After everyone had had a chance to "call" a song, we graded ourselves on how we did. Dan thought we had improved from our first time and gave us a B+. Diane, who wasn't there for our first trial, gave us a C. I thought our performance was about a B. We did many things well, but the idea of staying alert to what is going on during the song is a hard thing to put into practice! You also have to stay alert between songs in order to know the name of the next song and the key in which it's going to be played. We started off on one song, in the Key of C, and Bobby, bless his heart, was playing in G. Naturally, I stopped the song.
"Bobby, what are you doing?"
"Playing the song."
"Does it sound right?"
"Do you know why?"
"You are in the wrong key."
"I knew something was wrong but I didn't know what."
"What key are we playing in?"
"I thought we were playing in G."
"No, we are not."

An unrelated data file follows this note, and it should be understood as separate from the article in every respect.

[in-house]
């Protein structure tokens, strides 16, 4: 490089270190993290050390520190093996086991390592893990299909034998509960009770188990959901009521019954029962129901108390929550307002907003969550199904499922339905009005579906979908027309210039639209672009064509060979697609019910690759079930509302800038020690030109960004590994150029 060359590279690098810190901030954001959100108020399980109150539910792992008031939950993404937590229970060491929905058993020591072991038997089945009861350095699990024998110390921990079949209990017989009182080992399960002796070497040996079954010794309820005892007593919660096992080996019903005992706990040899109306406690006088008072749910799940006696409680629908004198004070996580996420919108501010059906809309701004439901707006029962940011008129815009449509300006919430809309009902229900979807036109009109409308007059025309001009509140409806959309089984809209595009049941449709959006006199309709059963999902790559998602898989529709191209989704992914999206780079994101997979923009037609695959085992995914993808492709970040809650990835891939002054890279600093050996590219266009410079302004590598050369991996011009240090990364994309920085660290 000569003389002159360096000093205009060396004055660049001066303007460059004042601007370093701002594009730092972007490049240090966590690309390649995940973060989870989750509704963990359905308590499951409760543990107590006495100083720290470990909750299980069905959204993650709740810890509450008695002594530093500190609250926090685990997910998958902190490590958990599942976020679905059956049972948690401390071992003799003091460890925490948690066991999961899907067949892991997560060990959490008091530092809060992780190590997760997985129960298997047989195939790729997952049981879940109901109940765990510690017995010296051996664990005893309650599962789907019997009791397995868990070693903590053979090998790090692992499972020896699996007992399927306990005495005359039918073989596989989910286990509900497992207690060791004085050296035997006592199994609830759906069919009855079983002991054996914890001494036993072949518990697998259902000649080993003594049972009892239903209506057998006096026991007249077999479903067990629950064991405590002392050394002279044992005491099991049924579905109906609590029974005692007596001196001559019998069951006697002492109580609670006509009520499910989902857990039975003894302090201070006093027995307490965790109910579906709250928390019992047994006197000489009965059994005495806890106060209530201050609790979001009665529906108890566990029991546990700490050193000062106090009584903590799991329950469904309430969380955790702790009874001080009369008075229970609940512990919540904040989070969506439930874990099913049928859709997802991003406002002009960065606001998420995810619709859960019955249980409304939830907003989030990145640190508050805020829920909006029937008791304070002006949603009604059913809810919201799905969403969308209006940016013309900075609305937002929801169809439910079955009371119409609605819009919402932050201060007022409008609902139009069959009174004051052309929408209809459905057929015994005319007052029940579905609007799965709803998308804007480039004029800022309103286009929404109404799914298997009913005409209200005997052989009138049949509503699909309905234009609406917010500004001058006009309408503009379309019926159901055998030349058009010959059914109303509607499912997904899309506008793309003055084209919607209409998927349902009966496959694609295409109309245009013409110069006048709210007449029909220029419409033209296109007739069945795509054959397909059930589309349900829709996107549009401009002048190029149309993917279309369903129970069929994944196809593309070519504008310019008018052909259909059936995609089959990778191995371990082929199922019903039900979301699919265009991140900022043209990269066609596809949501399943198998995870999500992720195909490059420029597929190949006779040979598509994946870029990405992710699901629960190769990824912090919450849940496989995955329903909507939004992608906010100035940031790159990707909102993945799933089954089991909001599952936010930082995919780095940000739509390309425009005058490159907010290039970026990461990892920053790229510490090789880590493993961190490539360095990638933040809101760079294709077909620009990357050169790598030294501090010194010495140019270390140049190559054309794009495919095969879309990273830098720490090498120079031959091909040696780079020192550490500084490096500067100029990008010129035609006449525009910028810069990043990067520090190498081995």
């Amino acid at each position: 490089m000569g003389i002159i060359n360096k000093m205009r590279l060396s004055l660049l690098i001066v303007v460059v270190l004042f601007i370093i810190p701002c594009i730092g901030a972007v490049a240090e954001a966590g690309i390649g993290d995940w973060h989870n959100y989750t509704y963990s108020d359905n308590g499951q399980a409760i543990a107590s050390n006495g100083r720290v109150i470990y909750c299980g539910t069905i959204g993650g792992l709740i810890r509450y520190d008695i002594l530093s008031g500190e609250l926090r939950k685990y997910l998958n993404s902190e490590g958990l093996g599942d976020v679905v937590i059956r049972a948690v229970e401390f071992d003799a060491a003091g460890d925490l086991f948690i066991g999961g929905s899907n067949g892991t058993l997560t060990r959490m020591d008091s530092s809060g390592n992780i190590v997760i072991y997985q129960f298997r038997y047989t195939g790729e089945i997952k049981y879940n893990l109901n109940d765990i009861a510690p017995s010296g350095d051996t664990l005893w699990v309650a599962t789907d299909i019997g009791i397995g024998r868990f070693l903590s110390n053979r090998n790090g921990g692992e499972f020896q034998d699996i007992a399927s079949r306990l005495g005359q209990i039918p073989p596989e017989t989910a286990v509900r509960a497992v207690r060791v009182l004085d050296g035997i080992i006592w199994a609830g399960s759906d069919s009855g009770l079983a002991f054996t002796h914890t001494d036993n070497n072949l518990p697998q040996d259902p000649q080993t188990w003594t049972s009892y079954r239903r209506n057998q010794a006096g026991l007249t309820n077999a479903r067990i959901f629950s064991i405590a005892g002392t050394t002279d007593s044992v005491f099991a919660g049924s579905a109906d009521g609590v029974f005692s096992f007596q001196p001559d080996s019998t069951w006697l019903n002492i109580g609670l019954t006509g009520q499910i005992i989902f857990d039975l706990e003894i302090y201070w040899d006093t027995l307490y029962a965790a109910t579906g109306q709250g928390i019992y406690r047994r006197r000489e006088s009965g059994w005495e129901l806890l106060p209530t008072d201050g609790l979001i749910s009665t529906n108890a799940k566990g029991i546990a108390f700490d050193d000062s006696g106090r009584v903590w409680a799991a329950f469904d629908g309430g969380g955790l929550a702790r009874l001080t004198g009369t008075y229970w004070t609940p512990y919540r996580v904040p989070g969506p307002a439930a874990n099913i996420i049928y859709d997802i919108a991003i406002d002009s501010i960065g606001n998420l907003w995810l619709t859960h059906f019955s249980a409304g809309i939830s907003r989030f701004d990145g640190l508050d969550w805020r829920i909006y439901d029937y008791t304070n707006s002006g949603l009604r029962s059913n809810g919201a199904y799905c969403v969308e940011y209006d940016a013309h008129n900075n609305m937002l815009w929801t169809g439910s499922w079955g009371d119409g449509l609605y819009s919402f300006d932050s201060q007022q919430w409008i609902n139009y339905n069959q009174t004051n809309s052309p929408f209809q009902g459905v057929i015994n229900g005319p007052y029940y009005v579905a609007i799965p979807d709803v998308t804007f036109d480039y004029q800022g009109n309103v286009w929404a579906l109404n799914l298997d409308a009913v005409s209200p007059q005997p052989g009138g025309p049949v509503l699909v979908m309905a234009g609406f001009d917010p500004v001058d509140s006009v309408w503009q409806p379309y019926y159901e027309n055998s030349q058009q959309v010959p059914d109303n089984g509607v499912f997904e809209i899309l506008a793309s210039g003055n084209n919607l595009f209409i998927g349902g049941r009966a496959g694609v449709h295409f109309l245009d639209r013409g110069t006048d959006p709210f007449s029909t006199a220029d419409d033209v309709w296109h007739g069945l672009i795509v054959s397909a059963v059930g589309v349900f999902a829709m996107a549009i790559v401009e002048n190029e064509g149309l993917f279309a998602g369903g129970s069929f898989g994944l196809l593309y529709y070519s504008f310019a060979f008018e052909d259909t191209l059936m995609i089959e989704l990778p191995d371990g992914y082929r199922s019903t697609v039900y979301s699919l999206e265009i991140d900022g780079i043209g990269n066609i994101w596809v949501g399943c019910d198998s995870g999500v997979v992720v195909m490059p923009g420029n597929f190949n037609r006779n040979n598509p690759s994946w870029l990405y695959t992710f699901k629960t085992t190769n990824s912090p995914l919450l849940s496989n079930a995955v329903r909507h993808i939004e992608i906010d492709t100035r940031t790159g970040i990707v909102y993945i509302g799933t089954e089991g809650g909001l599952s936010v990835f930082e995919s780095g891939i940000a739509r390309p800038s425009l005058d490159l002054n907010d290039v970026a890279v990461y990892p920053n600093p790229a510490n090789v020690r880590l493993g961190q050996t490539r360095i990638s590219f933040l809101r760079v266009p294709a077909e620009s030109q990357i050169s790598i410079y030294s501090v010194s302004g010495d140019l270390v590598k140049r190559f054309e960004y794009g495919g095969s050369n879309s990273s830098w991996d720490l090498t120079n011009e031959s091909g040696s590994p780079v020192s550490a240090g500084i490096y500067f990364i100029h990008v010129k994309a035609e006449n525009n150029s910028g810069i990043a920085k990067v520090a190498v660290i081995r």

"Well, I thought we were."
"Well, you were wrong. Look at all the instruments. Where are the capos?"
"When you are capoed up five frets on the guitar, what key are you playing in?"
"C, dammit. I thought she said G."
"No matter. Look around! Use your ears and your EYES!"
Just a standard Bobby and Murphy conversation! Apparently we can still carp at each other from across the room!
The song selection from each person was actually pretty good. Most everybody remembered the KISS rule: Keep It Simple Stupid. We also discovered that it's a good idea to check with the other folks in the jam to see if enough people know the song to make it fly. As I told Bob Mc, after the fact, Salt Creek is probably not a good selection. It's a hard song to start with and not enough people could play it or vamp it. The only way that song survived was because I was pounding out the chords on the guitar. So a really good rule for student jams is to STICK WITH THREE-CHORD SONGS.